What is midline? If you were to draw an imaginary line down the middle of your body, starting at the head, that is your midline. Every time you cross that line with the right sides or left sides of your body, that is crossing the midline.
Efficient communication between the sides of the brain is called bilateral integration. In order for children to develop good bilateral coordination skills, or use the left side of the body and right side of the body together, they need both hemispheres communicating well so they can complete fine motor and gross motor tasks without having to think about it.
At What Age Should a Child Cross Midline?
Crossing midline begins to emerge when a baby is 6-12 months old. You'll notice they start reaching for things across their body.
Crossing midline is a skill that takes a while to perfect, however. Typically between 8 and 9 years old is when you would expect a child to completely master crossing the midline for a variety of skills such as handwriting, reading, and many gross motor activities.
What does difficulty with crossing the midline look like?
Difficulty with crossing the midline could mean that poor communication is happening between the left and right hemispheres of the brain. When both sides of the brain are working and communicating well together, this is called bilateral integration. Children need this skill for many areas of development.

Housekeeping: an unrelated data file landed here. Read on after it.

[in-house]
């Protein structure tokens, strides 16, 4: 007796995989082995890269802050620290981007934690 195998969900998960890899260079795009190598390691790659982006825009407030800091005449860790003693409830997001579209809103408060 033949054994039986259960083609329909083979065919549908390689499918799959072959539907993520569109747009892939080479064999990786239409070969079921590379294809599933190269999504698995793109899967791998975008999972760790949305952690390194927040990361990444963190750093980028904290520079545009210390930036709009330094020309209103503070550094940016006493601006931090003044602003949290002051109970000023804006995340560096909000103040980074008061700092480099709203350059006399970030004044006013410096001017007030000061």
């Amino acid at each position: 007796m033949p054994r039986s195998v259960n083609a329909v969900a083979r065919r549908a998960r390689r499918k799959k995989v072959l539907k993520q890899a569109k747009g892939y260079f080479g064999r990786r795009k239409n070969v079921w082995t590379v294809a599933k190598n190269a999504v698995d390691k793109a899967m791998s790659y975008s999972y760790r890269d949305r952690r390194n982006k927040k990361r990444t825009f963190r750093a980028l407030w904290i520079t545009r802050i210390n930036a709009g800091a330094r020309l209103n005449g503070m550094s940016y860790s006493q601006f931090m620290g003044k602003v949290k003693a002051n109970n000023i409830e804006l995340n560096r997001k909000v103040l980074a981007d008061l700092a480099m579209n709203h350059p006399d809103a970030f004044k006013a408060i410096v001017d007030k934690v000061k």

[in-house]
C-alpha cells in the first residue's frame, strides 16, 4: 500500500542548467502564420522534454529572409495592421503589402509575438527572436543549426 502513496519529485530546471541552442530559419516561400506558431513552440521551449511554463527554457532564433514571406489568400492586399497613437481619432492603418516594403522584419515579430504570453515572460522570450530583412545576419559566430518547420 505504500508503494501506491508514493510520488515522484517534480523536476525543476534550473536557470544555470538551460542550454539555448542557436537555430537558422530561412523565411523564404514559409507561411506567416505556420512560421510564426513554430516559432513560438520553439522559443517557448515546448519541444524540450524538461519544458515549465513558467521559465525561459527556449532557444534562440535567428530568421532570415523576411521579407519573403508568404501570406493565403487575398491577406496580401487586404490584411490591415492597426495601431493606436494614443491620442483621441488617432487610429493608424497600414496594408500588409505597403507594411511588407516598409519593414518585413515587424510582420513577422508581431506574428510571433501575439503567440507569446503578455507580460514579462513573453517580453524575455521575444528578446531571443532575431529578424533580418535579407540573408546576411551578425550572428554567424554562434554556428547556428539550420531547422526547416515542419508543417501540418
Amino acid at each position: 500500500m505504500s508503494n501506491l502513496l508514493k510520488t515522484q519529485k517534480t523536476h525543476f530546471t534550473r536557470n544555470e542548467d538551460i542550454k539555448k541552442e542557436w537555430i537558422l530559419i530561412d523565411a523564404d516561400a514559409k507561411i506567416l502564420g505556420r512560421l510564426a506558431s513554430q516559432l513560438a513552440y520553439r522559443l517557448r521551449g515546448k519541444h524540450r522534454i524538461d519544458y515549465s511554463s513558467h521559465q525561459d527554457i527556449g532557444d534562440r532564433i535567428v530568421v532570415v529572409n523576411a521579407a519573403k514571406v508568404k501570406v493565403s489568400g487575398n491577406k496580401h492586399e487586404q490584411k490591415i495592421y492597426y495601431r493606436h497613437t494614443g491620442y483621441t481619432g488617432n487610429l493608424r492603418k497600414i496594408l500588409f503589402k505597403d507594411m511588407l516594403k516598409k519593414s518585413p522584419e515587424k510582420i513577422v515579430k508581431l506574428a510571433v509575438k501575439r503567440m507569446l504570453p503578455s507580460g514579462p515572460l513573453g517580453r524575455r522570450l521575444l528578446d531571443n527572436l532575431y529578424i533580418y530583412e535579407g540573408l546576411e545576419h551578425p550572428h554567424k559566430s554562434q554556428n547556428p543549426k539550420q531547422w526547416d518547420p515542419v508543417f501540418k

Crossing the midline affects many gross motor skills and fine motor skills, so here are signs that your child or student may be struggling:
- Your child may actually “get stuck” in mid-reach and have to switch hands to continue a fine motor task such as handwriting, stringing beads, cutting with scissors, etc
- They may compensate by moving their whole trunk to reach toward the opposite side of their body
- They may show immature movement patterns when doing gross motor activities like tossing or kicking a ball, hitting a ball with a bat, or riding a bike
- Difficulty completing self-care activities such as getting dressed (zippers, buttons, putting on socks or pants, etc.), feeding themselves (using a dominant hand to bring the utensil to the mouth), using the bathroom (being able to reach around and wipe with a dominant hand)
In relation to handwriting, crossing midline skills is an important skill because it helps to develop handedness, which is being able to complete a task with a dominant hand (left hand or right hand). Children who do not choose a dominant side can have more difficulties with handwriting, such as forming letters of the alphabet.
Reading can also be affected since the child needs to be able to cross the midline with their eyes in order to track across the page efficiently.
If you feel your child is struggling with crossing midline, or any fine motor and gross motor skills, ask for an Occupational Therapy evaluation referral from their doctor or pediatrician. Occupational therapy practitioners can help figure out what the underlying cause or reason may be and give you specific activities and exercises to help strengthen your child or student's skills.
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Carlier, M., Doyen, A. L., & Lamard, C. (2006). Midline crossing: developmental trend from 3 to 10 years of age in a preferential card-reaching task. Brain and Cognition, 61(3), 255-261.
Cermak SA, Quintero EJ, Cohen PM. (1980). Developmental age trends in crossing the body midline in normal children. Am J Occup Ther. 34(5):313-9. doi: 10.5014/ajot.34.5.313. PMID: 7405768.